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    US Presbyterian Church Considers Sanctions Against Israel

    US Presbyterian Church Considers Sanctions Against Israeli
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    Jerome Socolovsky
    June 16, 2014 11:19 PM
    One of America’s oldest Protestant denominations is holding its biennial assembly this week, and high on the agenda is a proposal to divest from companies that do business with Israel. A vote on the measure is set for Friday. VOA religion correspondent Jerome Socolovsky reports that if approved, the Presbyterian Church USA would be the largest religious organization in the United States to impose sanctions on Israel.
    One of America’s oldest Protestant denominations is holding its biennial assembly this week, and high on the agenda is a proposal to divest from companies that do business with Israel.

    If approved, the Presbyterian Church USA would be the largest religious organization in the country to impose sanctions on Israel.

    During Sunday worship at the Western Presbyterian Church in Washington, interim pastor Beverly Dempsey offered a prayer for her Protestant denomination’s leaders gathering this week in Detroit.

    “As the general assembly moves into full swing, there are many issues that threaten to tear the PCUSA apart,” she said from the pulpit.

    “In the end, we may or may not wholeheartedly agree with the position that the denomination is taking on marriage equality, or divestment, or immigration reform, or the mandatory registration of guns, or any of the key issues of our day.”

    Like many other mainline Protestant churches in America, this once influential denomination has been hemorrhaging members. It now has around 1.75 million. And, while the debates have divided those still in the pews, several proposals to sanction Israel for the lack of progress in the Middle East peace process may prove to be the most controversial.

    One calls for Israel to be branded an “apartheid” state. Another calls for the church to withdraw investments from three U.S. companies whose products are used by the Israeli military in the occupied territories.  A similar measure came within a few votes of passing at the last assembly in 2012.

    A vote on the divestment proposal is scheduled for later this week. If it goes through, it would be a major victory for the Boycott Divestment and Sanctions, or BDS, movement. The movement wants to isolate Israel with sanctions like those applied to apartheid-era South Africa.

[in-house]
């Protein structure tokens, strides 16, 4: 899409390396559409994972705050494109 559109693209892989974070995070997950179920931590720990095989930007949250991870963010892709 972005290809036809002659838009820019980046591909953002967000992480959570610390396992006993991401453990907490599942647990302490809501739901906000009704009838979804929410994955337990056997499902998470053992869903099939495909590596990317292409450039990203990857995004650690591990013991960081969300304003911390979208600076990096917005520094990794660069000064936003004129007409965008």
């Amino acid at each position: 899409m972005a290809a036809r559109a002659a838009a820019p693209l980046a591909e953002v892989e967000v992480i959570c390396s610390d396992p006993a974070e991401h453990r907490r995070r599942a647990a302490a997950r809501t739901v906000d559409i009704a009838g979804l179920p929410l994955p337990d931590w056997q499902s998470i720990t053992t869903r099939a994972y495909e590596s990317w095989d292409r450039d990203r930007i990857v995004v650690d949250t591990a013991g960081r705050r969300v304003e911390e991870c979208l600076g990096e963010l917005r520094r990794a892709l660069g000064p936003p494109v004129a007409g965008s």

Reverend Susan Wilder of the Presbyterian Israel/Palestine Mission Network, which has backed the divestment motion, says the aim is not to delegitimize Israel.

    “But we do need to shine a spotlight on Israel’s-on bad policies,” she says. “This isn’t about good guys and bad guys, or being against Israel, or wanting to isolate Israel or even punish Israel, this is about wanting to shine a spotlight on actions that are harming everyone.”

    She says she doesn’t want to “profit from someone else’s pain.”

    “For us,” she adds, “this is a matter of living out our faith and it's a matter of our stewardship of our financial sources. It's a matter of getting our investments in line with our values.”

    Earlier this year, the Israel/Palestine Mission Network published a congregational study guide called Zionism Unsettled. Critics say it demonizes Israel by calling Zionism a “false theology” and blames it for the entire Middle East conflict.

    Rev. John Wimberly, retired pastor of Western Presbyterian Church, says Christians should think twice before imposing sanctions on Israel.

    “There is a 2,000-year history of economic sanctions being used by Christians aimed at Jews and it's a bloody, nasty history and that is kind of my bottom line opposition right there,” says Wimberly, who is now on the steering committee for Presbyterians for Middle East Peace.

    He says he doesn’t agree with Israel’s settlement policies. But he argues that the BDS movement ignores Palestinian attacks on Israel, while the divestment proposal has been pushed by lobbyists from outside the denomination.

    “This divestment thing has come up ever since 2004 and at every general assembly, and every general assembly the Presbyterian Church, which is kind of a progressive body, has defeated it,” he says. “So Israel has lots of friends in the mainline churches.”

    But Israel’s supporters fear a "yes" vote could prompt other churches to follow suit.  That could leave it with fewer friends among left-leaning Protestant Christians and more dependent on support from largely evangelical Christian conservatives.

    Jerome Socolovsky

    Jerome Socolovsky is the award-winning religion correspondent for the Voice of America, based in Washington. He reports on the rapidly changing faith landscape of the United States, including interfaith issues, secularization and non-affiliation trends and the growth of immigrant congregations.

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    Comments
         
    by: Joan from: Caledon
    June 18, 2014 8:23 AM